This new aviation watch featured a 24 hour hand complication, enabling flight crews to set the 24 hour hand to GMT and the twelve hour hand to whatever time zone they chose. Early GMTs featured a red-and-blue “Pepsi” bezel for the 24 hour time scale. The “GMT hand” points to the 24-hour time scale—red for day and blue for night—and since the bezel rotates, any hour can be set to the GMT hand, effectively tracking a second time zone. This simple and effective complication made the GMT Master the most popular pilot’s watch by the 1960s.
The earliest GMT Masters featured a ‘fixed’ 24-hour hand—when you adjusted your local time, the GMT hand moved as well, so it was necessary to rotate the bezel to set the second time zone. Today’s GMT Masters have either an independent GMT hand that can be set separately from the local time, or a GMT hand that is linked to the minute hand while the normal hour hand is independently adjustable and linked to the date. This latter variation allows for easily moving the hour hand to a new time zone without affecting the minute or date.
The Rolex Yacht-Master
The Rolex Yacht-Master was created in the vein of “tool” watches like the Submariner and the GMT Master, but its focus is more on luxury and aesthetics. First released in 1992, the Yacht-Master joined the nautically themed Sea Dweller and Submariner, but the Yacht-Master’s highly refined looks have earned it a place on the wrists of yacht club commodores and CEOs alike.
An initial prototype of the Yacht-Master was created in the 1960s, probably as a redesign of the iconic Submariner, but the changes were considered too drastic, and Rolex chose to wait and introduce the watch later as an entirely new model. Like the Submariner, the first Yacht-Master featured an Oyster case, with a triple-lock crown and water resistance to 100 meters, maintaining Rolex’s reputation for strength and durability. The perpetual, chronometer certified movement was the same one used in the Submariner, but the big difference was in the material. The first Yacht-Masters were offered in 18kt gold, announcing its intention to be a more luxurious version of the Submariner.
In 1994, Rolex introduced a smaller, 35mm version of the Yacht-Master, as well as a women’s version at 29mm. The standard 40mm Yacht-Master was updated to include a blue sunray dial to complement the 18kt gold. By 1999, versions included a 40mm model made of Rolex’s proprietary metal Rolesium, a mix of steel and platinum, with a platinum dial. Later models included mother of pearl dials and two-toned versions mixing steel and gold.
The Yacht-Master II was released in 2010, and designed for professional sailors. The 44mm case is large by any standard, and the watch’s commanding presence is furthered by sharply contrasting deep blue hands, a white dial, and red countdown hand, with a signature bright blue bezel.
The Yacht-Master II also features a programmable, flyback regatta timer. What makes this complication particularly useful for competitive sailors is its ability to be synchronized on the fly with the race committee’s official countdown. With a single touch you can synchronize with the official time by waiting for the starter’s second gun/signal and hitting the reset button. The seconds hand will fly back to the zero mark and begin running immediately, and the minute countdown will fly back to the nearest minute, not zero, allowing the countdown to continue. While perhaps not useful to the CEO, the flyback regatta timer addresses a particular horological problem with a technically interesting complication.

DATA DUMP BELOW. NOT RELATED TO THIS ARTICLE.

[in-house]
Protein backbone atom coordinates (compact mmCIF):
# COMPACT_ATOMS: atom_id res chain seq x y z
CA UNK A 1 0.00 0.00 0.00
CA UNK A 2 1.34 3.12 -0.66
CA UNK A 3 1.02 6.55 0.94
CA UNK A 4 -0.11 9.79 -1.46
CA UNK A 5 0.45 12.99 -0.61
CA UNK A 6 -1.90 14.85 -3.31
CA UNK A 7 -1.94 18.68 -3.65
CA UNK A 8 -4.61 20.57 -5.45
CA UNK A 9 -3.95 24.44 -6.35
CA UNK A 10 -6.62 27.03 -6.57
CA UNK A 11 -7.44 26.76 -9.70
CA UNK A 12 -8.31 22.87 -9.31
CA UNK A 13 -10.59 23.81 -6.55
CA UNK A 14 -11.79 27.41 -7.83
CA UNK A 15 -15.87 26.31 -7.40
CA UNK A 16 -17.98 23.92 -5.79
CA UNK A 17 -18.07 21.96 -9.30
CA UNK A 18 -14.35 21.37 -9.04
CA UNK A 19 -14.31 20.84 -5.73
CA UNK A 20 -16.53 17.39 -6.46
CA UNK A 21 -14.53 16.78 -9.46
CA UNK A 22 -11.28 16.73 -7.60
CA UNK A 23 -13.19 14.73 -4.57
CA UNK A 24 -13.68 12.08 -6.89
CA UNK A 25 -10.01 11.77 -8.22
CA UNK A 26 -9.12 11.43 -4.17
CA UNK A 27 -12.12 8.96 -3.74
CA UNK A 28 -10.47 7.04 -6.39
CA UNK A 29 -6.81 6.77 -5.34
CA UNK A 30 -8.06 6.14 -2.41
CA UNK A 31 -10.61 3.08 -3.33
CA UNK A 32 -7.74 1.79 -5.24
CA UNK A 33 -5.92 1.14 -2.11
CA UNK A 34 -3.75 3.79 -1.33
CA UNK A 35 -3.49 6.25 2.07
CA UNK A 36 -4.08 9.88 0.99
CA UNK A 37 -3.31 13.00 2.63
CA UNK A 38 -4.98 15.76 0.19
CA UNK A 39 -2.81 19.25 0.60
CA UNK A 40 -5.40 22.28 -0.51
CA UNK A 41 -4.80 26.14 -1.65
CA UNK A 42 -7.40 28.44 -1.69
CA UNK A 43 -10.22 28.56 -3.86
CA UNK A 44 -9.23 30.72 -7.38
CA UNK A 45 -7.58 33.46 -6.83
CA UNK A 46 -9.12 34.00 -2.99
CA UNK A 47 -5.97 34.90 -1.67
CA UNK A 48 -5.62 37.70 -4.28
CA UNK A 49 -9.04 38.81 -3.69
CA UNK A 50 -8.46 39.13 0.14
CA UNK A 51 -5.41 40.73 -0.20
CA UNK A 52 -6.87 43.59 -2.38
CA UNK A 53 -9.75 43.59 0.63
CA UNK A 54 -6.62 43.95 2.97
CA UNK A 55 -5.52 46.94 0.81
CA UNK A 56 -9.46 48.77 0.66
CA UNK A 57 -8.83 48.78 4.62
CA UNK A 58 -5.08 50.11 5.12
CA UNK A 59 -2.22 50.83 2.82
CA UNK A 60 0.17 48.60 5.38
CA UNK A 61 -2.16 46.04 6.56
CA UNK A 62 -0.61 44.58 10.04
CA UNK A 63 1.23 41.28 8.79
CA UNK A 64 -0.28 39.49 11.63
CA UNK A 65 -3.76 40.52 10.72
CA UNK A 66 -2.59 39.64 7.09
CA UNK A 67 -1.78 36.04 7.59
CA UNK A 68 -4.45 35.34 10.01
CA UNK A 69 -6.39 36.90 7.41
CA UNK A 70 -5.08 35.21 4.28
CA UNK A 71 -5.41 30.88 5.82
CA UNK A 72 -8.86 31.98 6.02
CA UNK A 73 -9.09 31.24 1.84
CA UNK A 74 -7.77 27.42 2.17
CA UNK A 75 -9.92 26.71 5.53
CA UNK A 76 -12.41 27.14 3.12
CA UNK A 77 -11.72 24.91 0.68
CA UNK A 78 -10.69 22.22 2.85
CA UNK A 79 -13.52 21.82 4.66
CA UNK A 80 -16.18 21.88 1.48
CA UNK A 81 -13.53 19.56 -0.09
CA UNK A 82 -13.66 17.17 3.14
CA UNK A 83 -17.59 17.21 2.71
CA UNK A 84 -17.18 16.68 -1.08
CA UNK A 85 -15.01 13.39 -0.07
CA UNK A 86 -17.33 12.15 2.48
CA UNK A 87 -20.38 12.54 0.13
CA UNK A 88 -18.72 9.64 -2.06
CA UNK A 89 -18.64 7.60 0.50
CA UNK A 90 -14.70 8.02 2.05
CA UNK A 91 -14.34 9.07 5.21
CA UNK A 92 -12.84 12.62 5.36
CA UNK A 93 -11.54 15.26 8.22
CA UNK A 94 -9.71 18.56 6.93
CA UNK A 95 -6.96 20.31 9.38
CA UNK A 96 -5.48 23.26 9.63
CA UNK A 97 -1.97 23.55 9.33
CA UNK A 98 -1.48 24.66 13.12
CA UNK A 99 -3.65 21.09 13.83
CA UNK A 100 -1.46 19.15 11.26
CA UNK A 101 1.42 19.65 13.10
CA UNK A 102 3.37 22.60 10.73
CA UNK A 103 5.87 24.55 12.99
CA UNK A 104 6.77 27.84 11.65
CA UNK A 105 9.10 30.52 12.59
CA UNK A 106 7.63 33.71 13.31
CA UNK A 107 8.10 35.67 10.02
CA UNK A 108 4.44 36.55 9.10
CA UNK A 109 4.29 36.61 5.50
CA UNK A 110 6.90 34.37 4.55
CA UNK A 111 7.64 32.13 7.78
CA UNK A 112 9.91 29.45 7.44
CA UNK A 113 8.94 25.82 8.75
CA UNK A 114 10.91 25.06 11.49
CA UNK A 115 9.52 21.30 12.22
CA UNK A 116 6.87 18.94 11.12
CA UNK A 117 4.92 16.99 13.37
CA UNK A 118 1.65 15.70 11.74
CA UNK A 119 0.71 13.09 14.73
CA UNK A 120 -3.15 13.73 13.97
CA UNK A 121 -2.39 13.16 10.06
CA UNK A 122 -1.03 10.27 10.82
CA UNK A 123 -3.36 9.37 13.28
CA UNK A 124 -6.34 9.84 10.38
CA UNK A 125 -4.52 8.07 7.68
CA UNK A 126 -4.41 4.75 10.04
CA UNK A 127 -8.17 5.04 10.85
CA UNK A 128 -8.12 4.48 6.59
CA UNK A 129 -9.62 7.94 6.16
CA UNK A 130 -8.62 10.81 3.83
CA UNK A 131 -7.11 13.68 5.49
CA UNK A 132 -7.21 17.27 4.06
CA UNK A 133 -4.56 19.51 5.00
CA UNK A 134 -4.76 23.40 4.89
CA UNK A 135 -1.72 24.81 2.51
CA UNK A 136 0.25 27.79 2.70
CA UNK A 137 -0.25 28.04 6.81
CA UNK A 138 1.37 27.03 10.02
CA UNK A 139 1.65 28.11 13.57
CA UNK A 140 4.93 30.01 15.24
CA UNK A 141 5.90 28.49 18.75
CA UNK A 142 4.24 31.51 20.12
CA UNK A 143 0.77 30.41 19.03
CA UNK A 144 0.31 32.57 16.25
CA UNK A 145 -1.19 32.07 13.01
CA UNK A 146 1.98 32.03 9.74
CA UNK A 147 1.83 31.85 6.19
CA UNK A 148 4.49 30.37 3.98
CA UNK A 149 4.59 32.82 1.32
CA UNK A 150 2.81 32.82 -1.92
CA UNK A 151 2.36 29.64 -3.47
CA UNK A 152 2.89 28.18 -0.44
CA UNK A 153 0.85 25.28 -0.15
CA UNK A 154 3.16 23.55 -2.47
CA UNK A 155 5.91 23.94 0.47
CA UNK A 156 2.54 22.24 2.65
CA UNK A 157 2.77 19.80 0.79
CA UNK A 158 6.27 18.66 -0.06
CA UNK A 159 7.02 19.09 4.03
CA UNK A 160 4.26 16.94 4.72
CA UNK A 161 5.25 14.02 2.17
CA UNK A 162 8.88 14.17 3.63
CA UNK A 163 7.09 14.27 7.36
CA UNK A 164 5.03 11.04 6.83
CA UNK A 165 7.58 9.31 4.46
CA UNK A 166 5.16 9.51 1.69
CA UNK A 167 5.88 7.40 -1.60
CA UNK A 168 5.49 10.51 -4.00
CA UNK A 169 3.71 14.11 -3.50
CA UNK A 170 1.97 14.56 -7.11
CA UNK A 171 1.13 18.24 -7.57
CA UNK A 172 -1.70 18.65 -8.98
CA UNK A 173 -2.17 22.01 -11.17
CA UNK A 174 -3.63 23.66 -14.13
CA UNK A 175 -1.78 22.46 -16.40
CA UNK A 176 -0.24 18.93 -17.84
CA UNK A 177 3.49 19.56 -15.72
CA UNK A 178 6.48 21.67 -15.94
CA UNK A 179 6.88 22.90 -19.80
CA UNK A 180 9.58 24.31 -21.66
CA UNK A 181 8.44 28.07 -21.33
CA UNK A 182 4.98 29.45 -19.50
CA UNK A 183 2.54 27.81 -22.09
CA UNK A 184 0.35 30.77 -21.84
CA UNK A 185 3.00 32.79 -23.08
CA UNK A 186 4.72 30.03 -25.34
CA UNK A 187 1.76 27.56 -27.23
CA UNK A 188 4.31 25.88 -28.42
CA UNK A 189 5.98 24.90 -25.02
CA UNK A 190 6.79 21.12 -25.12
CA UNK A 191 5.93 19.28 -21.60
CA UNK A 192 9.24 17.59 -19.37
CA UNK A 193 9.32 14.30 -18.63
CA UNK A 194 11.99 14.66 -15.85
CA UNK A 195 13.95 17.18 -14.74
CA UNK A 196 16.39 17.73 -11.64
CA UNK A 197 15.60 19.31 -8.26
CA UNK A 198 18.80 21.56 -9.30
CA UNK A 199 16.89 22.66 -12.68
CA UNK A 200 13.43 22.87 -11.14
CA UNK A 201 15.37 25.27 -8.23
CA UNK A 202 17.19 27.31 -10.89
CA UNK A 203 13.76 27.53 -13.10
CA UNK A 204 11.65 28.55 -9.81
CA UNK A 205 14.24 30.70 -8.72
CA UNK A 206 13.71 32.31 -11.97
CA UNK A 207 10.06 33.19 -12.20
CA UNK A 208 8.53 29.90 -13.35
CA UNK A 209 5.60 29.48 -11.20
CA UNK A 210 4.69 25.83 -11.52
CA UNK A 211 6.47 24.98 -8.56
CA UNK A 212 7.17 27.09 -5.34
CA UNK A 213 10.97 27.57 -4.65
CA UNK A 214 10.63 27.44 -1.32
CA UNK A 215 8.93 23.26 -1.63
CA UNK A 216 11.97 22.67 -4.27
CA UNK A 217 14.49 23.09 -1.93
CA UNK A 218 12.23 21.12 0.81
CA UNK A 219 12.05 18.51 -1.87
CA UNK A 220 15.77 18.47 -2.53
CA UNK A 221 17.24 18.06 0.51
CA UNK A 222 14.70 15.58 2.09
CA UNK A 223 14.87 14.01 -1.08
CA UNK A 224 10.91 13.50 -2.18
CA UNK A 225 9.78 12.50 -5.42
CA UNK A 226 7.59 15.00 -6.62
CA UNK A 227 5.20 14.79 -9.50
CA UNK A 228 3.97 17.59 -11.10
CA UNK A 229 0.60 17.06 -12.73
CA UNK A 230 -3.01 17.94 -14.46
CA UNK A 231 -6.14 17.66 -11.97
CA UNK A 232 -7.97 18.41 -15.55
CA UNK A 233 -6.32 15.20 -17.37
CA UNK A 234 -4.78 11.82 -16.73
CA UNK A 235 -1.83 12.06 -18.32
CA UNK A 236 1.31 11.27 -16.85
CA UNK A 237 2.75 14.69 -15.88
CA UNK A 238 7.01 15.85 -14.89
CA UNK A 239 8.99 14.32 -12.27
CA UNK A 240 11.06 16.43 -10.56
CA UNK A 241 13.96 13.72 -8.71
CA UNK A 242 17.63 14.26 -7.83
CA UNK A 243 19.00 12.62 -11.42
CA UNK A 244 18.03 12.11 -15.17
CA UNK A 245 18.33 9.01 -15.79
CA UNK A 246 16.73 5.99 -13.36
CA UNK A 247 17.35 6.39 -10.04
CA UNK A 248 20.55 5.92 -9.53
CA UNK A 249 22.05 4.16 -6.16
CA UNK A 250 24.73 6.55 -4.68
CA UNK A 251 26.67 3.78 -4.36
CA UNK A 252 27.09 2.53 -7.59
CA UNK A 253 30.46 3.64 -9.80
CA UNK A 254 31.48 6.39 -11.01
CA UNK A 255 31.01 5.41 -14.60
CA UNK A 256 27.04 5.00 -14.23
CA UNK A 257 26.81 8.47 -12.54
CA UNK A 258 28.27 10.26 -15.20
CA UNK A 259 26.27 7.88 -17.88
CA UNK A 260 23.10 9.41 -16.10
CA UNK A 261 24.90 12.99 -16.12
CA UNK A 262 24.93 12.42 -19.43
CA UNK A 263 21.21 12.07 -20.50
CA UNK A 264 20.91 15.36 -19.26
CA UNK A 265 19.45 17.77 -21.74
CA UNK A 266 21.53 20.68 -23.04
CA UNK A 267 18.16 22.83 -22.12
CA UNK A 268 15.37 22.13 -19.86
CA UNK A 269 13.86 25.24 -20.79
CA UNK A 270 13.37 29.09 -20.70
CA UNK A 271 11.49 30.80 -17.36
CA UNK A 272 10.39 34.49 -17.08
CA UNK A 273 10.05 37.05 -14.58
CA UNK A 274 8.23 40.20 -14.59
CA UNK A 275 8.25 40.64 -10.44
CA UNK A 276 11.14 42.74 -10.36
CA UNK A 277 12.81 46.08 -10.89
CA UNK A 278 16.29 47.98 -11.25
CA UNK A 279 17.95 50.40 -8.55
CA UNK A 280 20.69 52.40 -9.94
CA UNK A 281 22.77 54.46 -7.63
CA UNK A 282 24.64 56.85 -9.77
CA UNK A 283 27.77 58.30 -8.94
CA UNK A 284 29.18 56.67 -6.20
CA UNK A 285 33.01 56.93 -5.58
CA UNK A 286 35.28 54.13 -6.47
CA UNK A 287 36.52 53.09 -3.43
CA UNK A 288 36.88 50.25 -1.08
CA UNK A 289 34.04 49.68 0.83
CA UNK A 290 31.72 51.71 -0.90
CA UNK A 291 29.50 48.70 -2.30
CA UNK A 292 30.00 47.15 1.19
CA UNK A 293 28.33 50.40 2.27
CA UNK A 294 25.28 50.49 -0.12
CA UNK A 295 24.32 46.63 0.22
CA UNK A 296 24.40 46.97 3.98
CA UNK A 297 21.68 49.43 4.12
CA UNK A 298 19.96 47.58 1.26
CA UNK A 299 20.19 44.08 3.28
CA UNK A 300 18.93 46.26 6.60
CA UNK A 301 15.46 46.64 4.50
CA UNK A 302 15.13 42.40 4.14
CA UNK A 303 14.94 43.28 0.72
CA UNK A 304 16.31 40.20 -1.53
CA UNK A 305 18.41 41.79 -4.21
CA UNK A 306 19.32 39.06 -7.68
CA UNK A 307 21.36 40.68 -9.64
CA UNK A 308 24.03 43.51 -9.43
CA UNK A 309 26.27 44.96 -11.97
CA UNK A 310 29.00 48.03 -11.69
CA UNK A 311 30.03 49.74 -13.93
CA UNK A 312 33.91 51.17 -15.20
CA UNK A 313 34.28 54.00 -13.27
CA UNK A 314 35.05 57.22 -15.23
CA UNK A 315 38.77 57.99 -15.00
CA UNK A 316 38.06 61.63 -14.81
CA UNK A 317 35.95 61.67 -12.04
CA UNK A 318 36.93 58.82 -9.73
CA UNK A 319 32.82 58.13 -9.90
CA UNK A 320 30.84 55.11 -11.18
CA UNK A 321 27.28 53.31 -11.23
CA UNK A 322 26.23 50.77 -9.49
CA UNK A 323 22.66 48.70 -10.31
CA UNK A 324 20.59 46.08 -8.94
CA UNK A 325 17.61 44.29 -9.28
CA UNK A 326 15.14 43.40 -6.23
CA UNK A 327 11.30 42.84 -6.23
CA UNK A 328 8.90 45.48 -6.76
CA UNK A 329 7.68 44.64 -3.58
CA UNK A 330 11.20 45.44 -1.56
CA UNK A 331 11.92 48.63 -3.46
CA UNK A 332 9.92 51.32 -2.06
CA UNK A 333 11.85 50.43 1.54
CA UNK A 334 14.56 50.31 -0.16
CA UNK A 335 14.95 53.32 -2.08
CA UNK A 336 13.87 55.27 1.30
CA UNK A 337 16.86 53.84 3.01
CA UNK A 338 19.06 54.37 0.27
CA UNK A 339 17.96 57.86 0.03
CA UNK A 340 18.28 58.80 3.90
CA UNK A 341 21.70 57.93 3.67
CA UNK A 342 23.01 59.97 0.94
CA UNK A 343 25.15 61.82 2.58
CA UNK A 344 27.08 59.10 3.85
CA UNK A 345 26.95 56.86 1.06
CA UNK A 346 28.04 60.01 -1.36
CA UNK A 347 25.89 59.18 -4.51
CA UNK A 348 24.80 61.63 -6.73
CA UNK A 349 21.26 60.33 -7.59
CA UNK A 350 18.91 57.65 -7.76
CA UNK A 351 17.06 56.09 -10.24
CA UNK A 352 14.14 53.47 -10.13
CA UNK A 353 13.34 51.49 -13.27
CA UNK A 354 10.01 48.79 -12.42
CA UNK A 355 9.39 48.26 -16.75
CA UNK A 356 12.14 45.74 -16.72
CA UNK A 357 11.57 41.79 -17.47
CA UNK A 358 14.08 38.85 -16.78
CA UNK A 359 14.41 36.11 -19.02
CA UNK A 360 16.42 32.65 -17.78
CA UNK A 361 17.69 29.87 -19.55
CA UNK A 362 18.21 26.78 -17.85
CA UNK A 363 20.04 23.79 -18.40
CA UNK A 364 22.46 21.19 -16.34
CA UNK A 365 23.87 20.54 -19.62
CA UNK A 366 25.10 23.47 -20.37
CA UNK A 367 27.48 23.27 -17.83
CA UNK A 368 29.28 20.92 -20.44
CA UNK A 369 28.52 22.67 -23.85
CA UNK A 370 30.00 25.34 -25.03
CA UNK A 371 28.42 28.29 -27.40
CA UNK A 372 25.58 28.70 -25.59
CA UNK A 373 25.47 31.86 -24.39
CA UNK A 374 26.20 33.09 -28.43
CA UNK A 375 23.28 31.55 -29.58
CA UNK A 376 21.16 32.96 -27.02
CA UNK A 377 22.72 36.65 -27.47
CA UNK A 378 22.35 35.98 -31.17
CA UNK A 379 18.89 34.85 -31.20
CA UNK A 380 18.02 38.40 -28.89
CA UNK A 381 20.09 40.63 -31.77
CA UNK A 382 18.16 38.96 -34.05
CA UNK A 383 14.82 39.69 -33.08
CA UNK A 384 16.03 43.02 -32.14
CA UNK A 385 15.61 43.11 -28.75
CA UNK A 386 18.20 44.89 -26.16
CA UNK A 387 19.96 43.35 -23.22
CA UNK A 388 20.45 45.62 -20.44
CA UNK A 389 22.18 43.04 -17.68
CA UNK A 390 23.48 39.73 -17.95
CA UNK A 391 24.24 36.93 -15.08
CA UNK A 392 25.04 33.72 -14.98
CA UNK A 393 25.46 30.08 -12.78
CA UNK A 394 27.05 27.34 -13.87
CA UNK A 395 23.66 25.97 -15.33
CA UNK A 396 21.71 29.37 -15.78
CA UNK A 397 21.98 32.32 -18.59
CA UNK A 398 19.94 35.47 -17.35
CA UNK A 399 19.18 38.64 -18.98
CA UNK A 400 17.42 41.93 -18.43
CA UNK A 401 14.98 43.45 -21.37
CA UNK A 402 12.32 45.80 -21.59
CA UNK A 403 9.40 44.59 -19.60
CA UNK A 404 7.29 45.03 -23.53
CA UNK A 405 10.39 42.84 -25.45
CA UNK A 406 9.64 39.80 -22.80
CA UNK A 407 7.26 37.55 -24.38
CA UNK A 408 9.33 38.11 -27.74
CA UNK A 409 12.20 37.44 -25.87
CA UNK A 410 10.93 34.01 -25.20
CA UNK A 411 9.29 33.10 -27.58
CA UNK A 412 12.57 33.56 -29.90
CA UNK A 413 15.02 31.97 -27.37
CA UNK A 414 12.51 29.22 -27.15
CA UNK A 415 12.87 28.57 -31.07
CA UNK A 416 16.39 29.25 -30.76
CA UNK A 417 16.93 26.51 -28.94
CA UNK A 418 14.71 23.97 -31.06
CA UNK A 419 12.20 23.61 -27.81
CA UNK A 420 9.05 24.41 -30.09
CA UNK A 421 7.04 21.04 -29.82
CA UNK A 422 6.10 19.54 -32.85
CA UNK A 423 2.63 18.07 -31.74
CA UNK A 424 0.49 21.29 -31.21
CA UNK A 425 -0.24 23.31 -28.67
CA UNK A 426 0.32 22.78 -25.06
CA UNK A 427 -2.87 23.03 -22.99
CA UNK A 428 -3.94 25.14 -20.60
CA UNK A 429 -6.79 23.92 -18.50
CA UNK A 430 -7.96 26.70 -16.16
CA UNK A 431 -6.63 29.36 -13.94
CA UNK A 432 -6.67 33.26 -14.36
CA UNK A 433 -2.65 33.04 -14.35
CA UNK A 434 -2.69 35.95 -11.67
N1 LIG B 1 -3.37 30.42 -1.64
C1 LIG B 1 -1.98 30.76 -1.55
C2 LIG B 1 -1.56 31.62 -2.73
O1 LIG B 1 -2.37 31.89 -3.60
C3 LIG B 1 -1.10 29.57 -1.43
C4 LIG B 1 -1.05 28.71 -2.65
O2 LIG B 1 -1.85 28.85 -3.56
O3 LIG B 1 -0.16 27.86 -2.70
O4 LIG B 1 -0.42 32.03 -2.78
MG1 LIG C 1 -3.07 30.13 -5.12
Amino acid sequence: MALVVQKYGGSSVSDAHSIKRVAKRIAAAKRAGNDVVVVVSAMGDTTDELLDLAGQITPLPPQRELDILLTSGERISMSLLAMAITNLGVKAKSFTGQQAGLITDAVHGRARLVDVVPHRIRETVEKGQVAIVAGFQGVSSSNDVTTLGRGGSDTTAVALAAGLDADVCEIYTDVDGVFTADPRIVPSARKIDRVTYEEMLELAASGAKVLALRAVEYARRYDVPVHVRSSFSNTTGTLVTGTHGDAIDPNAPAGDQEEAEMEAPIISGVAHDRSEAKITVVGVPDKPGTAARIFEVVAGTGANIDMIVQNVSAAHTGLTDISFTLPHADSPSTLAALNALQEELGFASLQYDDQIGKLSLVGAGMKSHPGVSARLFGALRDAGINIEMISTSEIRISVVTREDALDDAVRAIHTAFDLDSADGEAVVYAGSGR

The Rolex Datejust
The Rolex Datejust occupies a place of honor in any list of exceptional watches. Its name comes from a complication that, while taken for granted today, was a real game-changer when it was introduced in 1945: a changing date window. Simple, elegant, and useful, the Datejust has earned a reputation as the perfect everyday watch.
The Datejust was introduced in 1945 to celebrate the 40th anniversary of Rolex, and it is still produced today, making it one of the longest lasting models in the Rolex collection. The first self-winding automatic wristwatch to feature an automatically changing date window at the three o’clock position, the original Datejust was offered in yellow gold with a yellow gold “jubilee” bracelet. A cream-white dial with gold batons marked the hours, and a “roulette” date window showed even days in red and odd says in black. The first versions didn’t carry the Datejust name, but read simply “Rolex/ Oyster Perpetual,” indicating the famous waterproof oyster case and self-winding movement.
The Datejust evolved only minimally over the years, though there were almost countless variations. Two-tone steel and pink gold models were offered, as well as watches featuring everything from stone dials to diamond bezels. The biggest change came in 1955 with the addition of the famous “cyclops” window over the date indicator. This magnifying bubble allows the wearer to more easily read the date, and is a staple on many Rolexes today.
An updated Datejust II was introduced in 2009, its main difference being a larger, 41mm case to appeal to a more modern style. The standard 36mm Datejust is still offered alongside its updated version, and is available in literally dozens of possible combinations of metals, bracelets, dials, jewels, etc. Other modern updates include the 904L steel case and the Rolex produced caliber 3135 movement featuring a proprietary Parachrom hairspring that is amagnetic and more resistant to shocks.
The classic look of the Datejust remains a best-seller for Rolex. Perhaps the greatest combination of form and function, the Datejust endures as a perfect everyday watch, as easy to wear at a board meeting or the opera as it is at a casual dinner.
Do you have a previously-owned Rolex watch that you are looking to sell for the most cash possible? Please see our article How to Sell a Rolex for important information.